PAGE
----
Food Trends: Don't Just Eat Organic, Eat Local
BERKELEY, Calif., Jun. 27, 2007 (KGO) (KGO) -- For a growing number of food purists, eating organic is no longer enough. These days, if you're not also eating food that's grown locally, you're just not at the head of the food curve anymore. We look at one of the hottest trends in the food industry in the drive to discover how to eat well, close to home.
When Berkeley chef Jessica Prentice shops for food, she wants items that are tasty, healthy and local. She says it makes more sense than buying food shipped from thousands of miles away.
Jessica Prentice, Locavore Chef: "When you can grow a huge range of vegetables and fruits, meats, eggs, dairy products close to where you live, that you should buy those things. Those things are fresher. Those things have less of an environmental impact."
Jessica is founder of a Bay Area group called Locavores -- people who eat local food as much as possible.
Jessica Prentice: "In the Bay Area we are incredibly lucky. We can produce a huge amount year-round and then import what we can't produce here, rather than importing apples from New Zealand when we can grow them in Sebastopol."
That's also the idea behind a new book called "Plenty." The authors were horrified by research from Iowa State University that found food typically travels between 1,500 and 3,000 miles from the farm to the plate.
J.B. Mackinnon, author: "So we're talking about huge distances, worlds apart."
All that transporting food is expensive and hard on the environment. So the authors decided to spend a year eating only food from within a hundred miles of their home.
J.B. Mackinnon: "We did really feel healthy over the year. I mean we were eating food that was picked right at its peak of flavor, and flavor is a good indicator of how much nutrient power has built up in the food."
Whole Foods Markets are now stepping up local products. Many customers want to know exactly where the food comes from.
Justin Jackson, Whole Foods: "California is a hyper local area, and whereas in many other parts of the country we could say that local could be within say seven hours driving distance, in California, people in Sonoma are very, very committed to what's local in Sonoma, and people around Monterey are very committed to what's local in Monterey."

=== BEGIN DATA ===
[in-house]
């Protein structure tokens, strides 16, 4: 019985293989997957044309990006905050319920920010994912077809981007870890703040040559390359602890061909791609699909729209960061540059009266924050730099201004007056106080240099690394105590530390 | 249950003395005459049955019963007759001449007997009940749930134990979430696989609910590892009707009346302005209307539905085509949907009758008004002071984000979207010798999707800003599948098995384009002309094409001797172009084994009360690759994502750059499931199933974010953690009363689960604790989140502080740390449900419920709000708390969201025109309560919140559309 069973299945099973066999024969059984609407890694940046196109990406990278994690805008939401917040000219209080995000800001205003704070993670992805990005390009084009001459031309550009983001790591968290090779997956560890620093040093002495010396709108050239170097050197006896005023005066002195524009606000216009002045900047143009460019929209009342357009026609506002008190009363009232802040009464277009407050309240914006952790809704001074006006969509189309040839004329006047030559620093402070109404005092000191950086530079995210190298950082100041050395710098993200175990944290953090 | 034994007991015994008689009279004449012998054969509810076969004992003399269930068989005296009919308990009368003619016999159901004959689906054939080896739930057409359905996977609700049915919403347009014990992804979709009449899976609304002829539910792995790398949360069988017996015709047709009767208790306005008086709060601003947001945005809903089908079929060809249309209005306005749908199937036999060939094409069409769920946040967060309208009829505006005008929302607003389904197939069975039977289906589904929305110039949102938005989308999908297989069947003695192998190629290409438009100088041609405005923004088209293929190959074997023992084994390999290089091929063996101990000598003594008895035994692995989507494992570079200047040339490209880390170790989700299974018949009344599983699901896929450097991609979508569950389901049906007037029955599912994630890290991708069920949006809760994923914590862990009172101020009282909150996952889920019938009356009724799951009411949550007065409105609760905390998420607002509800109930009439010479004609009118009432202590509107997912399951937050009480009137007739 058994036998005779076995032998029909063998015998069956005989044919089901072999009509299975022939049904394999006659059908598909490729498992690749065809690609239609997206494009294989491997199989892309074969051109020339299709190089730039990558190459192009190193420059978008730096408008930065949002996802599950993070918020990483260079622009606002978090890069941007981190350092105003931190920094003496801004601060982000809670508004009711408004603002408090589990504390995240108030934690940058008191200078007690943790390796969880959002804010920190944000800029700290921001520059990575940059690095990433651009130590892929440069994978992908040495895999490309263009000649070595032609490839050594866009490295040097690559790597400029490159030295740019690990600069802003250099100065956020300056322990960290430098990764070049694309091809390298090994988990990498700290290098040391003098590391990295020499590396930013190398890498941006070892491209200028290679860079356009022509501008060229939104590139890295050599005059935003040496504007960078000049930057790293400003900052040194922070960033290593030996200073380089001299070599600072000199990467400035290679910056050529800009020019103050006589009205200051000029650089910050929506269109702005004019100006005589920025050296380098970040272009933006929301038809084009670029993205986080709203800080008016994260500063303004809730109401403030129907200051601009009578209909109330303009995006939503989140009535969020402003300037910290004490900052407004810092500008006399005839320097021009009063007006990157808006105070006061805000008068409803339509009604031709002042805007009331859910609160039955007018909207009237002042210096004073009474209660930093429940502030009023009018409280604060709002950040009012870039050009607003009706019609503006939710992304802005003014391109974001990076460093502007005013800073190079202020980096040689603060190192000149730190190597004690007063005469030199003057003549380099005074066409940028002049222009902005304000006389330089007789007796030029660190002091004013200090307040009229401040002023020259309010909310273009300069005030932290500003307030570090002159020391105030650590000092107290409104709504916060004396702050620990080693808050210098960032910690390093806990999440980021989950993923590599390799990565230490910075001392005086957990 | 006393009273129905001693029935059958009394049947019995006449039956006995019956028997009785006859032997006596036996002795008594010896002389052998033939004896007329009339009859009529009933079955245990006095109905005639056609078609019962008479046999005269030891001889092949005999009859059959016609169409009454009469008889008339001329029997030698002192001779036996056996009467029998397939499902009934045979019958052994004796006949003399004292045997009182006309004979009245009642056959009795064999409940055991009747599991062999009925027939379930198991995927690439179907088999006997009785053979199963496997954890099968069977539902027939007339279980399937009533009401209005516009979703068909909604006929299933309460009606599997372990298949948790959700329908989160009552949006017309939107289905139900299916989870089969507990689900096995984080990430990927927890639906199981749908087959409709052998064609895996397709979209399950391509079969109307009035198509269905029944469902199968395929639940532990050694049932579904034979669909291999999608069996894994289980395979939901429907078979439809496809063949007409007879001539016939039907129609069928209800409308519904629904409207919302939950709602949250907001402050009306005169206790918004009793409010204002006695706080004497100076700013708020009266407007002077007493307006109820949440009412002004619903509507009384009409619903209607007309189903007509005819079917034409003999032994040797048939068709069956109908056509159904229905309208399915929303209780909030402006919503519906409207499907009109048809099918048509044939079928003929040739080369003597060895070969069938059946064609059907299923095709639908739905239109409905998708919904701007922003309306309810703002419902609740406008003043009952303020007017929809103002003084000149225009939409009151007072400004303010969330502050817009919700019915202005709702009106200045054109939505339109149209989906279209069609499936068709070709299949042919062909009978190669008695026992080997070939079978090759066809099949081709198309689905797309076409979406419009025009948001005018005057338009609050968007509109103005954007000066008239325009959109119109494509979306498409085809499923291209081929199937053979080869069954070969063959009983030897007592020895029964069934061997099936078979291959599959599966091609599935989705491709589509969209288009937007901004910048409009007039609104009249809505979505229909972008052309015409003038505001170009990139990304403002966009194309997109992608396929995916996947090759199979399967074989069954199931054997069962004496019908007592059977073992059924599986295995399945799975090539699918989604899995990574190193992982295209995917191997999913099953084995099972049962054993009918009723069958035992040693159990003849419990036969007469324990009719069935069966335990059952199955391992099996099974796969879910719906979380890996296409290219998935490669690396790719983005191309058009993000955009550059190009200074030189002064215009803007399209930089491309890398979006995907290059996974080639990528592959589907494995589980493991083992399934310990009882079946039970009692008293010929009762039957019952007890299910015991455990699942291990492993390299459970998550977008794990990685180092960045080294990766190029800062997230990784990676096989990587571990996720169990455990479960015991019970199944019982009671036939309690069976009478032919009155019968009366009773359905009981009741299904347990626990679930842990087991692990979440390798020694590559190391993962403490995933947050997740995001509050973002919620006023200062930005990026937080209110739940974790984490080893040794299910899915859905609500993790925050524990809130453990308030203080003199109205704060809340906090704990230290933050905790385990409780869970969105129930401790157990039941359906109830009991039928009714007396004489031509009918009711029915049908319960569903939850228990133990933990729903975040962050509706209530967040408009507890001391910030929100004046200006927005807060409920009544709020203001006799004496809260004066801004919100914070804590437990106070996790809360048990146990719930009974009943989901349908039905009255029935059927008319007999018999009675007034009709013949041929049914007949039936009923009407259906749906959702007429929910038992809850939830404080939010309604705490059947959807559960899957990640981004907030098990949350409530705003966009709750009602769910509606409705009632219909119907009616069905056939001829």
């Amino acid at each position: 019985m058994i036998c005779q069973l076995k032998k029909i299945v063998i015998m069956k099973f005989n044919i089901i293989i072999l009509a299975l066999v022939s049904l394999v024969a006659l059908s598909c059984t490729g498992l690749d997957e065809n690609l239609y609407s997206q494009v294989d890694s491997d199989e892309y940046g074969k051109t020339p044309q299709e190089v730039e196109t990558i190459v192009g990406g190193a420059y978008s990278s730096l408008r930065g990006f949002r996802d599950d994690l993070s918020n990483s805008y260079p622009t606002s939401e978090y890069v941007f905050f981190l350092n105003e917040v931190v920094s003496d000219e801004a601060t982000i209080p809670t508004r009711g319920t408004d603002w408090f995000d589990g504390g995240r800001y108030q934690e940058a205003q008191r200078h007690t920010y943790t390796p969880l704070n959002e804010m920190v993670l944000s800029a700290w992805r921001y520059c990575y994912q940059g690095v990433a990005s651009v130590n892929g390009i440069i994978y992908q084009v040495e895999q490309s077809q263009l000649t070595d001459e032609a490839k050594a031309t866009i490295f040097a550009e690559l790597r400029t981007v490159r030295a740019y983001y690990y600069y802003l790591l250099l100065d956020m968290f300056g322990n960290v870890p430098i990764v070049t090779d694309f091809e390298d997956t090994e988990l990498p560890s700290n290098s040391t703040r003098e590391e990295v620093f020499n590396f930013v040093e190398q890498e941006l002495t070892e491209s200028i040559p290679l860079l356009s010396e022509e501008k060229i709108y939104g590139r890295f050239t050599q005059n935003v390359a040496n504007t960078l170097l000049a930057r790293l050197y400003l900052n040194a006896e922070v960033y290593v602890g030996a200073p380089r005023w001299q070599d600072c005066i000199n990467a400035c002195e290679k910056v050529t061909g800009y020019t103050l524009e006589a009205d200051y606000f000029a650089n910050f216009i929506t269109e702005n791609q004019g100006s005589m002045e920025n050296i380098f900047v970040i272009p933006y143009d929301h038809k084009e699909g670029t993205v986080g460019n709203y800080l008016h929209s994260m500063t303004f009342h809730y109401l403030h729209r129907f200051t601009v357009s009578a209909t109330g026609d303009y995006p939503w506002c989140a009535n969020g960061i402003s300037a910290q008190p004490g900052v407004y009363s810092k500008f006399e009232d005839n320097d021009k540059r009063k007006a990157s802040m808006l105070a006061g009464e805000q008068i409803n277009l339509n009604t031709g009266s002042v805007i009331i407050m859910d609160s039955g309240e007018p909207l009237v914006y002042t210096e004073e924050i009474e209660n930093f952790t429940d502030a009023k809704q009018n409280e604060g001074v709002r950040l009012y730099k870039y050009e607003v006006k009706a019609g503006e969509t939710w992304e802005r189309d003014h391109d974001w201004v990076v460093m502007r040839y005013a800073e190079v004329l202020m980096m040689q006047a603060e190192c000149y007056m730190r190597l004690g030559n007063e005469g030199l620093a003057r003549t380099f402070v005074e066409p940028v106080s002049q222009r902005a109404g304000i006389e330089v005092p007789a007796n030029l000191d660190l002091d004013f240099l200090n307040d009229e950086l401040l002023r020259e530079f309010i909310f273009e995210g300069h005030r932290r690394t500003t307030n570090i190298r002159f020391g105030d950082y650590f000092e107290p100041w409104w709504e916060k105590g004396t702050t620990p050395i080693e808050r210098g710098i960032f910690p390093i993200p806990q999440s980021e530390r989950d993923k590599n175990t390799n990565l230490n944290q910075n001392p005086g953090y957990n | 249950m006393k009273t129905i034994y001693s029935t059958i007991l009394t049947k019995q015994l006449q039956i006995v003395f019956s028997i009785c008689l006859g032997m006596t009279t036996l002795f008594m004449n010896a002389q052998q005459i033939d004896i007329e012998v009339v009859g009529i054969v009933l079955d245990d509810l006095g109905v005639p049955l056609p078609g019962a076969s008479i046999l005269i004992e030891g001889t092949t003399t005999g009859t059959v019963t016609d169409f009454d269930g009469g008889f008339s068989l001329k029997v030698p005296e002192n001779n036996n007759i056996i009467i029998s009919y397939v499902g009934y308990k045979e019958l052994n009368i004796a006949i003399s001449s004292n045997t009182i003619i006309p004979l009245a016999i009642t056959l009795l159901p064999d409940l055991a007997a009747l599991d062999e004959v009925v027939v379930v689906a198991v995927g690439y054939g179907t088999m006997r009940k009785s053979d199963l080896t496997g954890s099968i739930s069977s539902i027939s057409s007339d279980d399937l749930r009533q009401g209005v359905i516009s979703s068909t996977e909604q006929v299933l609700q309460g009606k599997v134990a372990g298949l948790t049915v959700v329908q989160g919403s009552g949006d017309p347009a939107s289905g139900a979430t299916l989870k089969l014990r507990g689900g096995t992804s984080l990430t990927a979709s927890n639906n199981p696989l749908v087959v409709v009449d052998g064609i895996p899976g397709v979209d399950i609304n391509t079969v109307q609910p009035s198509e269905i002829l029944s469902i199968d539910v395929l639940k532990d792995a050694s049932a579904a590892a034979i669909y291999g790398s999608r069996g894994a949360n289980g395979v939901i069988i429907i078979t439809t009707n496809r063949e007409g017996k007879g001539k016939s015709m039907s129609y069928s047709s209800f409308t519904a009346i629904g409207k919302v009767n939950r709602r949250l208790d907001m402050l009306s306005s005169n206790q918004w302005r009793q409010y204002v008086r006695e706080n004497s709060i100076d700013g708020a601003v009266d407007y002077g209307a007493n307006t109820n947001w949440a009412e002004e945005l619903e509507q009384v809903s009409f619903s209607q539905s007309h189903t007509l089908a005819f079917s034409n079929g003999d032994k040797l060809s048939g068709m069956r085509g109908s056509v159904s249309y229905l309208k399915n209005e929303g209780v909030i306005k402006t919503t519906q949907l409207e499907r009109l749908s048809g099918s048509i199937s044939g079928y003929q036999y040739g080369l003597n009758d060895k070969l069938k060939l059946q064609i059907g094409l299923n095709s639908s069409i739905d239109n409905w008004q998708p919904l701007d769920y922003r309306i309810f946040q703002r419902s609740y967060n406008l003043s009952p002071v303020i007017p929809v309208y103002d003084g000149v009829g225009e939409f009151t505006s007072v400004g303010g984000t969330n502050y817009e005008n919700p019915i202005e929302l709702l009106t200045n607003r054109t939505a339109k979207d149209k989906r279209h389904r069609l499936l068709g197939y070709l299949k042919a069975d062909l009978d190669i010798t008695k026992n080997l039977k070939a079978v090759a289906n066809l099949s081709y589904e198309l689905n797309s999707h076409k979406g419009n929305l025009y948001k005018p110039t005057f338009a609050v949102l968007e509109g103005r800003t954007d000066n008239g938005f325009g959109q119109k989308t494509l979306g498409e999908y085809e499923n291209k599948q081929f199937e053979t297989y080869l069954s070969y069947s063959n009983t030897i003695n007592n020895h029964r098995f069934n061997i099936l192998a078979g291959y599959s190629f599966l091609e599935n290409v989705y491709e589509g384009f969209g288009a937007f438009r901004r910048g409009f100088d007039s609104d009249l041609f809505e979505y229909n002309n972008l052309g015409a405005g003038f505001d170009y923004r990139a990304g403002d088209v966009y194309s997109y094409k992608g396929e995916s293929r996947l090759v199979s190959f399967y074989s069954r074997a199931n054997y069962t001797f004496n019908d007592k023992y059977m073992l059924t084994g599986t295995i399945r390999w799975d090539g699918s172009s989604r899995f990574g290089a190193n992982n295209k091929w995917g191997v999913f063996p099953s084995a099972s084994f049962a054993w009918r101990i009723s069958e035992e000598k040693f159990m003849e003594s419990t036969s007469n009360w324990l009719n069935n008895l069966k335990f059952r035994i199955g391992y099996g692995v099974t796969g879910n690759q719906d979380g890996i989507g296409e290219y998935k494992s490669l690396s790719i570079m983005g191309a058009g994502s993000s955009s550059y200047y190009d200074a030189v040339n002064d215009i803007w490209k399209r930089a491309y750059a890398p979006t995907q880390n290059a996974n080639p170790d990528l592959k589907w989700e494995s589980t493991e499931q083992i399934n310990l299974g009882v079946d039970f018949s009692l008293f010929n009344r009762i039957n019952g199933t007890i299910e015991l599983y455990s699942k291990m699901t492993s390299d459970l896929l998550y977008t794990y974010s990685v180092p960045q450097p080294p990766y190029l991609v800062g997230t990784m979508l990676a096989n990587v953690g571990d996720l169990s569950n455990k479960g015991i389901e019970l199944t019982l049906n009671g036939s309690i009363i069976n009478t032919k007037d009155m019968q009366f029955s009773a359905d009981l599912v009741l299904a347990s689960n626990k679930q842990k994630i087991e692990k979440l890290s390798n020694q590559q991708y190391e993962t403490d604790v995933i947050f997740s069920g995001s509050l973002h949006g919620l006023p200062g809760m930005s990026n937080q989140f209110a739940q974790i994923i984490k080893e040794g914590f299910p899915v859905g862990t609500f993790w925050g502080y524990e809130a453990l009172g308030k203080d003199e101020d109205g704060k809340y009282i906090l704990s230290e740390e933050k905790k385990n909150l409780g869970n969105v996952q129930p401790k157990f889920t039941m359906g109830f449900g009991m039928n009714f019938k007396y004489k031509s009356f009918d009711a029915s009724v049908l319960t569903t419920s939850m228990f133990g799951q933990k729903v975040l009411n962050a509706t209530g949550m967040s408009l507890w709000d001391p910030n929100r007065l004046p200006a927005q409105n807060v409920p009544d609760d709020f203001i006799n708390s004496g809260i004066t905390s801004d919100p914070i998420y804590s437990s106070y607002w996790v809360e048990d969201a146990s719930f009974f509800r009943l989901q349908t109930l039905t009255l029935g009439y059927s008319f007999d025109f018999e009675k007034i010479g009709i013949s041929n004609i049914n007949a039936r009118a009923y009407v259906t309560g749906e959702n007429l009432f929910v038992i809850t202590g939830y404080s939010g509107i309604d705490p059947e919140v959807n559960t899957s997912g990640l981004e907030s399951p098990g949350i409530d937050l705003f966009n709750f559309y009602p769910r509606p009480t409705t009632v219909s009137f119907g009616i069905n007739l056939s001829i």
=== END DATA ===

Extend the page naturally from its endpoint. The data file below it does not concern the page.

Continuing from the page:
Just how far you can go and still claim to be local is an open question.
We challenged Locavore Jessica Prentice to make an all-local meal last month. She limited the ingredients to within 200 miles of her Berkeley kitchen.
Jessica Prentice: "You can do quite a lot with a hundred-mile radius, but if you even just move it out another hundred miles to 200 miles, there's a lot more you can get."
Jessica is co-owner of the Three Stone Hearth where she will serve the meal to about 80 people. It's a Mexican dinner, and right away, there's a problem.
Jessica Prentice: "I actually would have used tortillas for the Mexican, but I can't get tortillas made from locally grown corn, at least not yet."
Instead, she's making an appetizer using bread baked in Marin County with flour grown in Yolo County, about 90 miles away. It's topped with cheese from Sebastopol and a spring onion which, like most of the vegetables in the meal, is from River Dog Farm, again in Yolo County.
Some of the other highlights include pork raised in Tomales, 60 miles away, cooked with oranges from Reidly, 195 miles away.
Jessica Prentice: "That is an all-local chili mix with pumpkin seeds in it."
Organic rice from Chico, 166 miles away. The rice was also used to make a drink called horchatta. The farmer who grew it is a guest at the dinner.
Greg Massa, Massa Organics: "It's great having the one-on-one contact with people who eat the rice because typical rice farmers have no idea where their rice goes."
Every dish got rave reviews.
Nicole Leong, diner: "It's delicious and knowing that it's very nutritious and that it's grown locally is even a bigger plus."
Emmett, young diner: "The sauerkraut and the rice, it's superb."
Addi, young diner: "I liked that rice drink thing and I really liked the beans, too."
Jessica did cheat a little with seasonings that were not all local. Her advice to anyone trying to eat locally is go easy. Challenge yourself occasionally to go all-local, but if you usually eat meals that are mostly local, you can still consider yourself a Locavore.
Jessica Prentice: "It's being wise. It's not about being extreme."
The Locavores are sponsoring an Eat Local challenge in September. For information about that and places to find local food in the Bay Area, visit www.locavores.com.
For information about Three Stone Hearth, the community kitchen that featured Jessica Prentice's Locavore meal, visit www.threestonehearth.com.
For information about Massa Organics, which grows organic rice near Chico and sells at Bay Area farmers markets, visit www.massaorganics.com.For information about the book "Plenty," visit www.100milediet.org.
Written and produced by Jennifer Olney.
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